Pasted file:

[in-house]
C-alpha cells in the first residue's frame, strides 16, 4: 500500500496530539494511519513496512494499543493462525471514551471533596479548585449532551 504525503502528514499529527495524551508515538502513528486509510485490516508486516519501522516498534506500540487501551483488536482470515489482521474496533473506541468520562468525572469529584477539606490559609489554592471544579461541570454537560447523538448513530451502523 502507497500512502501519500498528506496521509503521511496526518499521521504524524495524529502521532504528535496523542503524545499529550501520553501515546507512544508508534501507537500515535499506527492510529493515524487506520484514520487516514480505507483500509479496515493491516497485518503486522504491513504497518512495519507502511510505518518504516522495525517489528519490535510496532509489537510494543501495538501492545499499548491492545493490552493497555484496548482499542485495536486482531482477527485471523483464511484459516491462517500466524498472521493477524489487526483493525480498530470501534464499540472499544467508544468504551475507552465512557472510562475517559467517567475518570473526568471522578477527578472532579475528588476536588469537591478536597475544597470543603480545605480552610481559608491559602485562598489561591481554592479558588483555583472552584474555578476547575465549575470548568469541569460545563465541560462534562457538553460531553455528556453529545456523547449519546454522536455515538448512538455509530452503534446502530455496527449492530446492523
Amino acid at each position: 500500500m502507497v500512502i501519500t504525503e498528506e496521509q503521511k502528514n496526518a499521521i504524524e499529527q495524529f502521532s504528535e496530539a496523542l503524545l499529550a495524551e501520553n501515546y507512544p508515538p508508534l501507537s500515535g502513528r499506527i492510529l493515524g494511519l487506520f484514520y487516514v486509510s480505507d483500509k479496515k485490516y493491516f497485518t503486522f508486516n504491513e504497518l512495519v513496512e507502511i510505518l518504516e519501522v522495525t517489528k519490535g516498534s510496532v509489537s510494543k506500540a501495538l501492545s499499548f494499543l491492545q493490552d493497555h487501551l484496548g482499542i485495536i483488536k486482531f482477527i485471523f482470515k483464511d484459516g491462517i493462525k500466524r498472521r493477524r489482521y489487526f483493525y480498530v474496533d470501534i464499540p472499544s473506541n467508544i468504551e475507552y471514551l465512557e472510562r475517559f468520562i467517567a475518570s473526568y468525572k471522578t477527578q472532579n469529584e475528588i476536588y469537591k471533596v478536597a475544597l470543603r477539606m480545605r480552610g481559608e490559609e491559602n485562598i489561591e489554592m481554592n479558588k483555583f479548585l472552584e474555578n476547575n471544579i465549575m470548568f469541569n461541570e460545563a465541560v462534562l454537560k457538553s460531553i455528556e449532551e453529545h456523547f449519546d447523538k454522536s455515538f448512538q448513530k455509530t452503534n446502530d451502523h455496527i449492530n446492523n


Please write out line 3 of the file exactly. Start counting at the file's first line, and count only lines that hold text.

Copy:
Amino acid at each position: 500500500m502507497v500512502i501519500t504525503e498528506e496521509q503521511k502528514n496526518a499521521i504524524e499529527q495524529f502521532s504528535e496530539a496523542l503524545l499529550a495524551e501520553n501515546y507512544p508515538p508508534l501507537s500515535g502513528r499506527i492510529l493515524g494511519l487506520f484514520y487516514v486509510s480505507d483500509k479496515k485490516y493491516f497485518t503486522f508486516n504491513e504497518l512495519v513496512e507502511i510505518l518504516e519501522v522495525t517489528k519490535g516498534s510496532v509489537s510494543k506500540a501495538l501492545s499499548f494499543l491492545q493490552d493497555h487501551l484496548g482499542i485495536i483488536k486482531f482477527i485471523f482470515k483464511d484459516g491462517i493462525k500466524r498472521r493477524r489482521y489487526f483493525y480498530v474496533d470501534i464499540p472499544s473506541n467508544i468504551e475507552y471514551l465512557e472510562r475517559f468520562i467517567a475518570s473526568y468525572k471522578t477527578q472532579n469529584e475528588i476536588y469537591k471533596v478536597a475544597l470543603r477539606m480545605r480552610g481559608e490559609e491559602n485562598i489561591e489554592m481554592n479558588k483555583f479548585l472552584e474555578n476547575n471544579i465549575m470548568f469541569n461541570e460545563a465541560v462534562l454537560k457538553s460531553i455528556e449532551e453529545h456523547f449519546d447523538k454522536s455515538f448512538q448513530k455509530t452503534n446502530d451502523h455496527i449492530n446492523n